Light Painting is not just someone running around the back yard with a flashlight creating lines and circles in the air (much the same way you would with sparklers on the 4th of July).
Capturing the light trails of a flashlight (while fun) gets pretty boring pretty quickly from an artistic standpoint. Now, turn the flightlight away from the camera and toward your subjects in the darkness,,,, suddenly you have the ability to “paint” light onto a subject with amazing control and creativity. Just like a real painter you can adjust the flow (flashlight intensity), bleed (flashlight spread), paint (light color), texture (light direction).
I recommend to start that you just set up a still life in a room. This Tuaca example was taken in my bedroom with nothing more than a $5 (buy it at the checkout counter) flashlight.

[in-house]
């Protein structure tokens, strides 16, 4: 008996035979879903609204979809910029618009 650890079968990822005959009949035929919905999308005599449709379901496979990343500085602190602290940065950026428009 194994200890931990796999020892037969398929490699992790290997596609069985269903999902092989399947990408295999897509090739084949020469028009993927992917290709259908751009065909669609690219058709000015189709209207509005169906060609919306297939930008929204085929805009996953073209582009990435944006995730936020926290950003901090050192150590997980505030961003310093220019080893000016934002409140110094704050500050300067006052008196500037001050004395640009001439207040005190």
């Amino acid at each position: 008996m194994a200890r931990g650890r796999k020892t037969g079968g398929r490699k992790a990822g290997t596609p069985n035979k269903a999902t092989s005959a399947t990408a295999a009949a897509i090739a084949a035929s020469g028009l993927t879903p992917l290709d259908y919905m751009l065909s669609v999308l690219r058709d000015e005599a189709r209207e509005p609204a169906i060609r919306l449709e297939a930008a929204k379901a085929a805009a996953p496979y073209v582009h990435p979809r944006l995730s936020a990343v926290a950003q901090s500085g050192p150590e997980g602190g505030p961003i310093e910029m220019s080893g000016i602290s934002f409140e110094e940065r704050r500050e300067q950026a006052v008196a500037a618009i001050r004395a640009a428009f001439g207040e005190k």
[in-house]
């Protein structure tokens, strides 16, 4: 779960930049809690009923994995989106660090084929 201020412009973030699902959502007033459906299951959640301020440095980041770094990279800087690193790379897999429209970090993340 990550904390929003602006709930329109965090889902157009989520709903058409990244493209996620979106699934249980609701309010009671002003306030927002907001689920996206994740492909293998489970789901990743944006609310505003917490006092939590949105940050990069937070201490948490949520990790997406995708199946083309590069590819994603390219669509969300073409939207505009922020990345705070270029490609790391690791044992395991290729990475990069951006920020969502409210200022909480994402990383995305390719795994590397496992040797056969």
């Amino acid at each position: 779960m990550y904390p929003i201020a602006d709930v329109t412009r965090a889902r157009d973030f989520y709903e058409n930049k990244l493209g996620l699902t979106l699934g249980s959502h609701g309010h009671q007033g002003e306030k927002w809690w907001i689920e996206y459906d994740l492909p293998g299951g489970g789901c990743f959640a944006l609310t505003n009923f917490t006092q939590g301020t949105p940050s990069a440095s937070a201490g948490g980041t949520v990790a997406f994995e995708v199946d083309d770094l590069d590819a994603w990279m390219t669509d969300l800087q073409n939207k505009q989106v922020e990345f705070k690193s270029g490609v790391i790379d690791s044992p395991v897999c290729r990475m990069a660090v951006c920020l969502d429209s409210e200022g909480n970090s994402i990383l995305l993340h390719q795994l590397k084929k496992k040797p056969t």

Exposure 30 seconds and f/32 (the very high f-stop was required to create the long exposure since my room just couldn’t get dark enough in the middle of the day). ISO 100.
After several attempts it became clear that I was not going to paint it perfect in a single exposure. Sometimes you get one part just right, but another part of the composition too dark/light, etc. So to resolve the problem, I simply concentrated my efforts on a single part of the scene (bottle, then lime, then potpori, then backlight). In this way I could use a lower light level and spend more time “brushing layers” of light to get it just right. Then it’s a simple matter of blending the various exposures together in Photoshop. (I’ll cover that topic in a future post).
The bottle’s glow was created simply by shining the flashlight backward toward the camera, but through the bottle.
The background glow was created by shining the light downward onto the curved cardboard I used for a backdrop.
So go grab yourself some stuff from the back of your closet and get painting. It’s a lot of fun.